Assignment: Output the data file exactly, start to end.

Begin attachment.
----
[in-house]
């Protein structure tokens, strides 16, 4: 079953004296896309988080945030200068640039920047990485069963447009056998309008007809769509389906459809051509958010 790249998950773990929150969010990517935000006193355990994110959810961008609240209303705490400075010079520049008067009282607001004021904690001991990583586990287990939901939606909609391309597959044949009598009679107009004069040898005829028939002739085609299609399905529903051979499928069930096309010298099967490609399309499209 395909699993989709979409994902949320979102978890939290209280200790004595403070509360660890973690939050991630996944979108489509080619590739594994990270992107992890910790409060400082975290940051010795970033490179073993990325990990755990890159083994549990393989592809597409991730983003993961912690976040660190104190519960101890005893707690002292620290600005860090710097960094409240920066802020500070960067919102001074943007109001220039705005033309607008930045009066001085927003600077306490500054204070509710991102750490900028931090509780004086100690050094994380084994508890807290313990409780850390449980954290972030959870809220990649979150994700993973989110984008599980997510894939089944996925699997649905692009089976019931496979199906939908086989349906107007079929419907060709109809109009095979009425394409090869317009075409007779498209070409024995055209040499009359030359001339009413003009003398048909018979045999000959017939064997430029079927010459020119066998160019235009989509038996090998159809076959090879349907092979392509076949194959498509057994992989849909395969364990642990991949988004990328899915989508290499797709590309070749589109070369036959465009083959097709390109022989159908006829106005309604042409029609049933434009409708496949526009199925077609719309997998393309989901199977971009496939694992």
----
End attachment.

[in-house]
């Protein structure tokens, strides 16, 4: 079953004296896309988080945030200068640039920047990485069963447009056998309008007809769509389906459809051509958010 790249998950773990929150969010990517935000006193355990994110959810961008609240209303705490400075010079520049008067009282607001004021904690001991990583586990287990939901939606909609391309597959044949009598009679107009004069040898005829028939002739085609299609399905529903051979499928069930096309010298099967490609399309499209 395909699993989709979409994902949320979102978890939290209280200790004595403070509360660890973690939050991630996944979108489509080619590739594994990270992107992890910790409060400082975290940051010795970033490179073993990325990990755990890159083994549990393989592809597409991730983003993961912690976040660190104190519960101890005893707690002292620290600005860090710097960094409240920066802020500070960067919102001074943007109001220039705005033309607008930045009066001085927003600077306490500054204070509710991102750490900028931090509780004086100690050094994380084994508890807290313990409780850390449980954290972030959870809220990649979150994700993973989110984008599980997510894939089944996925699997649905692009089976019931496979199906939908086989349906107007079929419907060709109809109009095979009425394409090869317009075409007779498209070409024995055209040499009359030359001339009413003009003398048909018979045999000959017939064997430029079927010459020119066998160019235009989509038996090998159809076959090879349907092979392509076949194959498509057994992989849909395969364990642990991949988004990328899915989508290499797709590309070749589109070369036959465009083959097709390109022989159908006829106005309604042409029609049933434009409708496949526009199925077609719309997998393309989901199977971009496939694992």